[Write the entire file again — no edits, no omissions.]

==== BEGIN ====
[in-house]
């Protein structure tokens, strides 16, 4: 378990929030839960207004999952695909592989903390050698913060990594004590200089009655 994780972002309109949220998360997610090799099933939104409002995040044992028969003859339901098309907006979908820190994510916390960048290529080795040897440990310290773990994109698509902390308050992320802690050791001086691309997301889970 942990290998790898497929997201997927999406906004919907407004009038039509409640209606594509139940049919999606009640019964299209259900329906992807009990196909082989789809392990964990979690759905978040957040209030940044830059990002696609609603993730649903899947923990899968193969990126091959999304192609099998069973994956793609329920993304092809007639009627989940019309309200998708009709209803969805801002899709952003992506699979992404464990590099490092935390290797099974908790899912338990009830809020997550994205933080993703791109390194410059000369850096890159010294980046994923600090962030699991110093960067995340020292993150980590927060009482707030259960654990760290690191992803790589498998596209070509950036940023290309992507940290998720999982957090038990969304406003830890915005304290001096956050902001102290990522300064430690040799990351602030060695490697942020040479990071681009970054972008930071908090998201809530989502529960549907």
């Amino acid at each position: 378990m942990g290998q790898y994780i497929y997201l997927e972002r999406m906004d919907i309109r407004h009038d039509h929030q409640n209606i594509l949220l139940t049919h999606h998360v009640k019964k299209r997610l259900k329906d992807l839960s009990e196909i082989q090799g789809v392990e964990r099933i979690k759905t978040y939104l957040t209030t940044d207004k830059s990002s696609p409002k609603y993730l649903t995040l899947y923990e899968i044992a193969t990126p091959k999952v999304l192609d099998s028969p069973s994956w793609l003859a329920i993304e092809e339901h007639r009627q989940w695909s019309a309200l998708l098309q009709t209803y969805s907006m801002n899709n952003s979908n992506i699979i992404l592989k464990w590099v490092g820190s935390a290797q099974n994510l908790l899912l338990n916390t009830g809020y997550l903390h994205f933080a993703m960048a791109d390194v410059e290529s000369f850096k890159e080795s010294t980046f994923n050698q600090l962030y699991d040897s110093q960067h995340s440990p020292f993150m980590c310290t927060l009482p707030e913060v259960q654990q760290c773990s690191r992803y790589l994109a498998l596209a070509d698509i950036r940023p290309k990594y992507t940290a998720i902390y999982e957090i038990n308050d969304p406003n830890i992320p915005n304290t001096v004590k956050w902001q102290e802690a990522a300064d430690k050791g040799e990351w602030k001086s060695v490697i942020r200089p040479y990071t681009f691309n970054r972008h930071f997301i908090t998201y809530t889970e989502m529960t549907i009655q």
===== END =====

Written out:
[in-house]
């Protein structure tokens, strides 16, 4: 378990929030839960207004999952695909592989903390050698913060990594004590200089009655 994780972002309109949220998360997610090799099933939104409002995040044992028969003859339901098309907006979908820190994510916390960048290529080795040897440990310290773990994109698509902390308050992320802690050791001086691309997301889970 942990290998790898497929997201997927999406906004919907407004009038039509409640209606594509139940049919999606009640019964299209259900329906992807009990196909082989789809392990964990979690759905978040957040209030940044830059990002696609609603993730649903899947923990899968193969990126091959999304192609099998069973994956793609329920993304092809007639009627989940019309309200998708009709209803969805801002899709952003992506699979992404464990590099490092935390290797099974908790899912338990009830809020997550994205933080993703791109390194410059000369850096890159010294980046994923600090962030699991110093960067995340020292993150980590927060009482707030259960654990760290690191992803790589498998596209070509950036940023290309992507940290998720999982957090038990969304406003830890915005304290001096956050902001102290990522300064430690040799990351602030060695490697942020040479990071681009970054972008930071908090998201809530989502529960549907």
């Amino acid at each position: 378990m942990g290998q790898y994780i497929y997201l997927e972002r999406m906004d919907i309109r407004h009038d039509h929030q409640n209606i594509l949220l139940t049919h999606h998360v009640k019964k299209r997610l259900k329906d992807l839960s009990e196909i082989q090799g789809v392990e964990r099933i979690k759905t978040y939104l957040t209030t940044d207004k830059s990002s696609p409002k609603y993730l649903t995040l899947y923990e899968i044992a193969t990126p091959k999952v999304l192609d099998s028969p069973s994956w793609l003859a329920i993304e092809e339901h007639r009627q989940w695909s019309a309200l998708l098309q009709t209803y969805s907006m801002n899709n952003s979908n992506i699979i992404l592989k464990w590099v490092g820190s935390a290797q099974n994510l908790l899912l338990n916390t009830g809020y997550l903390h994205f933080a993703m960048a791109d390194v410059e290529s000369f850096k890159e080795s010294t980046f994923n050698q600090l962030y699991d040897s110093q960067h995340s440990p020292f993150m980590c310290t927060l009482p707030e913060v259960q654990q760290c773990s690191r992803y790589l994109a498998l596209a070509d698509i950036r940023p290309k990594y992507t940290a998720i902390y999982e957090i038990n308050d969304p406003n830890i992320p915005n304290t001096v004590k956050w902001q102290e802690a990522a300064d430690k050791g040799e990351w602030k001086s060695v490697i942020r200089p040479y990071t681009f691309n970054r972008h930071f997301i908090t998201y809530t889970e989502m529960t549907i009655q």